Review: ANKLE BITERS, Step-Parenting Can Be Murder

Editor, Canada; Montréal, Canada (@bonnequin)
Review: ANKLE BITERS, Step-Parenting Can Be Murder

Being a step-parent is no easy task; how much can you, or should you, 'parent' your partner's children? Do you try to be their friend or remain an outsider? And what if yoiu don't like them? And what if they don't like you - to the point of homicide? Well, then, things can get a bit tricky, as one man is about to discover, in this very dark horror-comedy from Canadian filmmaker Bennet De Brabandere, which might make you think twice about embracing little ones.

Sean Chase (Zion Forrest Lee) was one of the top hockey enforcers, known for his violent behaviour on the ice. After a severe injury, he thinks his lfie his over, until he meets Laura (Marianthi Evans) in a Hollywood romance meet-cute. Their compatibility, both outside and inside the bedroom, gives Sean a new lease on life. But the widowed Laura comes with four daughters, and as much as Sean wants to prove himself to them over a summer at the cottage, these girls clearly have other plans.

Sean seems to be shifting from his former bad-boy persona to family man with relative ease; there's no doubt as to his love for Laura, and it certainly doesn't hurt that they have similar tastes in consensual violent acts in the bedroom. But he still lacks certain skills as to parenting, prefering to be a lovable goof with the girls, and seems to take a bit of pride in a certain level of immaturity. Laura seems both blissful in her happiness, and blissfully ignorant of her daughters' dislike of their potential new daddy. We can laugh a bit at Sean's attempts at being loved and loveable, but that darkness and horror is coming in fast.

It's clear quickly enough that these girls means business, and maybe they've had some experience with this level of violence in the past. They're not shrinking violets, nor are they deceptive cherubs. They love their mother, they think Sean is hurting her, and they won't stand for it. Not content to just drive him away, they want him gone. And they tricks they play are pretty dirty from the get-go: do they know how dangerous they will be? It seems they do, and at least a couple of them not only don't care, but relish in their rather vicious acts. Dangerous children are a cornerstone of horror, and these ones are some of the most gruesomely dangerous you'll find.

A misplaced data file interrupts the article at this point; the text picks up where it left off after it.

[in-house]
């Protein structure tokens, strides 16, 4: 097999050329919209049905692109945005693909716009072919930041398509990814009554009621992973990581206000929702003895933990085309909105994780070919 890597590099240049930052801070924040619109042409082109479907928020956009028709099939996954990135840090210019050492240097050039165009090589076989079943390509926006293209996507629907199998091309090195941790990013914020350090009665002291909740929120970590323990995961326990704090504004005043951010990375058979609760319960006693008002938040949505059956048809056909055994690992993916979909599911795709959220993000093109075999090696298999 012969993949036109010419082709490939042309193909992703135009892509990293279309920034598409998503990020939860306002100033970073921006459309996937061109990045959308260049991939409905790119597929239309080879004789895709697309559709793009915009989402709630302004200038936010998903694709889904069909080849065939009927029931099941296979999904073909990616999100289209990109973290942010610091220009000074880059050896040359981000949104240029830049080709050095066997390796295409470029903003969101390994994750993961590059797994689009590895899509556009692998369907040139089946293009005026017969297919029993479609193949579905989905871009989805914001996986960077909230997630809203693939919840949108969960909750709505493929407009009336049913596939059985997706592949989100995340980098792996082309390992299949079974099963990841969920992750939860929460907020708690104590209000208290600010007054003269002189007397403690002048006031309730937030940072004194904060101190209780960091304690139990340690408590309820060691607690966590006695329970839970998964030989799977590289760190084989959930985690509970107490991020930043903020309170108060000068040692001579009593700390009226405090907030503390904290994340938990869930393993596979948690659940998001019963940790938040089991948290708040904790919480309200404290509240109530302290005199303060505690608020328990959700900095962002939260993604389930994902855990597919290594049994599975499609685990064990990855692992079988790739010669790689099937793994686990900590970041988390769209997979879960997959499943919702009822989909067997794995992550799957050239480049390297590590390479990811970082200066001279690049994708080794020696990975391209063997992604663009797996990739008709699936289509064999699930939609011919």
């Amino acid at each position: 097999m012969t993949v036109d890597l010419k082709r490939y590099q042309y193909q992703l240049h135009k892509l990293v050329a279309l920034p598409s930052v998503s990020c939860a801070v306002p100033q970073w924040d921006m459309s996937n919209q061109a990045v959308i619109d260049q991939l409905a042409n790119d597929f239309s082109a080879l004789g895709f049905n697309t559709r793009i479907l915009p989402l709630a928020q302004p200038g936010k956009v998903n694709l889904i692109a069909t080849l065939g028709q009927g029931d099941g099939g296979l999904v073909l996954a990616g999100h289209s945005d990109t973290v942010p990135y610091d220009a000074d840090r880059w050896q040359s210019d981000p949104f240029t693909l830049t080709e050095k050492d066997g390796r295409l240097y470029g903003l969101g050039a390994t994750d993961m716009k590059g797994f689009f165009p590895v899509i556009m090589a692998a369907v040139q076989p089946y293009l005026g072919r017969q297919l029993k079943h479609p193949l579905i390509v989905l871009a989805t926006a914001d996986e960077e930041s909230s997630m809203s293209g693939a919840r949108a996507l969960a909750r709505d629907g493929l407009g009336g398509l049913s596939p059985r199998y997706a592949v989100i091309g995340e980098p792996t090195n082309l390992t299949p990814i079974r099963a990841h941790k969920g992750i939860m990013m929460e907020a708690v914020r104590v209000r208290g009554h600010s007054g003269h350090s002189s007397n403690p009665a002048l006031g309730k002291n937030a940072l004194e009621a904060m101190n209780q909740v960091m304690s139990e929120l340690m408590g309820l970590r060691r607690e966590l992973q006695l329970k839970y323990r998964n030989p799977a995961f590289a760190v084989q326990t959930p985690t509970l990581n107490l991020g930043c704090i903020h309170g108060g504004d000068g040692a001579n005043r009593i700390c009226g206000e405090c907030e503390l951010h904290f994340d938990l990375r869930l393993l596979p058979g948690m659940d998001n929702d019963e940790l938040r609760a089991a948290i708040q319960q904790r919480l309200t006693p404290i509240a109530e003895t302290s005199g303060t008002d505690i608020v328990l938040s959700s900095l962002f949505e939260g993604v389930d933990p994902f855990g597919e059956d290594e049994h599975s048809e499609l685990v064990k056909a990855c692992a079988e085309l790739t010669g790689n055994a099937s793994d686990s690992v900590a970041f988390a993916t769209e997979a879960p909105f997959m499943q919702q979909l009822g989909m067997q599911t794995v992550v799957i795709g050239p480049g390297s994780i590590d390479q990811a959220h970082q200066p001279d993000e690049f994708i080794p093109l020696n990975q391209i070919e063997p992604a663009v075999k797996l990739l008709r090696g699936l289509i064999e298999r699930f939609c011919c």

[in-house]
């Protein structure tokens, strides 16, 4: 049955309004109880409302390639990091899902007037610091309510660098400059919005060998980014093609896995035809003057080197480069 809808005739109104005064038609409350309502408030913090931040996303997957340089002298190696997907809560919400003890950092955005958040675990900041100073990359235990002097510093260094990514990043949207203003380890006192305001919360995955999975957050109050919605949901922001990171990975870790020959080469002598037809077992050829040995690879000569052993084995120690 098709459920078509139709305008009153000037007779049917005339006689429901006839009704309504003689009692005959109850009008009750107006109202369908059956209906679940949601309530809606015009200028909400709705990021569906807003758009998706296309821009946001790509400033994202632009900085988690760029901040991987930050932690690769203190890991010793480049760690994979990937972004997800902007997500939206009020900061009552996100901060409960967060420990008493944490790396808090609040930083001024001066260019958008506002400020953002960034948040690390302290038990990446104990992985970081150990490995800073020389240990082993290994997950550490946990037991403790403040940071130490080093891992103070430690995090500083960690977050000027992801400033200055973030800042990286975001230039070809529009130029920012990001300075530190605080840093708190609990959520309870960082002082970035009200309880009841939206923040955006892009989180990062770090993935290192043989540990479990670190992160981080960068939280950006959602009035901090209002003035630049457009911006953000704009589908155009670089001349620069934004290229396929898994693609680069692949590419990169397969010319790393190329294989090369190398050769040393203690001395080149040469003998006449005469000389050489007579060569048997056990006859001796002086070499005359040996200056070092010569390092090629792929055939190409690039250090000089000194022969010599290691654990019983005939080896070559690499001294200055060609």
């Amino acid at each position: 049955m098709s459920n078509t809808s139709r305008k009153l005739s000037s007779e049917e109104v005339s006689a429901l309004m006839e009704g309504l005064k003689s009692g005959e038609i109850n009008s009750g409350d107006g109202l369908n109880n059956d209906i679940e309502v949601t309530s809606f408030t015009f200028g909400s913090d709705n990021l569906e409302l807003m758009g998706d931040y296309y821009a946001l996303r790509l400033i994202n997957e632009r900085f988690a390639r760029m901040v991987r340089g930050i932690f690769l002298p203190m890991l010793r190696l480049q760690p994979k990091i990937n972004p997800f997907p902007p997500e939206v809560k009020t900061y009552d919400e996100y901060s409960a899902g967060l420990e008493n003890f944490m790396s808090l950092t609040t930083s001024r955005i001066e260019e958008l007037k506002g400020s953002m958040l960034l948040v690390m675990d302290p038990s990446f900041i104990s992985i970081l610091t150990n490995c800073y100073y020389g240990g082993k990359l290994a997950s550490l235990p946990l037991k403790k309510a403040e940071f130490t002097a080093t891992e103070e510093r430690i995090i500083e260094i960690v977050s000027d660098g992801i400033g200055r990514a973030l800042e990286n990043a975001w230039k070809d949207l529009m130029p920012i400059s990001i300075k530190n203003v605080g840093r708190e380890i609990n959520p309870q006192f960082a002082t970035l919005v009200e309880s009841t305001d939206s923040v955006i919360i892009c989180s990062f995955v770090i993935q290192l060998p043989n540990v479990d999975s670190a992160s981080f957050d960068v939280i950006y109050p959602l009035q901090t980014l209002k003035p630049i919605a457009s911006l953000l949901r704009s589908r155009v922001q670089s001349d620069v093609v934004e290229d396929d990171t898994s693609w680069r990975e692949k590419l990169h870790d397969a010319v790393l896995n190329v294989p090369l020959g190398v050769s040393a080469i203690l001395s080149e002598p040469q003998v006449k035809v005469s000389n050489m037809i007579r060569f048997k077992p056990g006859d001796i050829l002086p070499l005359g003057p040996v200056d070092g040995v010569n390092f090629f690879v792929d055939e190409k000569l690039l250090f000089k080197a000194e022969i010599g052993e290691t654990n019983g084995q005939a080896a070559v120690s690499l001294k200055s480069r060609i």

De Brabandere does not hold back in this narrative: Sean is a reforming asshole, but he's not dangerous; this kids might be understandablty hesitant about a new daddy in their lives, but they are monsters. Against the Canadian cottage setting, their cruelty, particularily in one instance, is quite shocking, and yet fits into the tone of the (increasingly less comedic) darkness. How much are you willing to forgive your children their faults, putting your own needs aside for them, to the point of their complete power over you?

Violence perpetrated by children always hits you in the gut far more viscerally, and these little monsters seem both fully aware of the effects of their acts, and yet, as long as their mommy promises never to leave, they'll let their guilt melt away. Starting fairly dark and getting darker with each passing scene, Ankle Biters doesn't let up until everyone has blood on their bodies or hands.

Ankle Biters∫ is now available to watch On Demand.


  • Bennet De Brabandere
  • Bennet De Brabandere
  • Zion Forrest Lee
  • Colin Mochrie
  • Peter Schoelier
  • Heidi von Palleske
Screen Anarchy logo
Do you feel this content is inappropriate or infringes upon your rights? Click here to report it, or see our DMCA policy.
Bennet De BrabandereZion Forrest LeeColin MochriePeter SchoelierHeidi von PalleskeComedyHorror

More about Ankle Biters

Around the Internet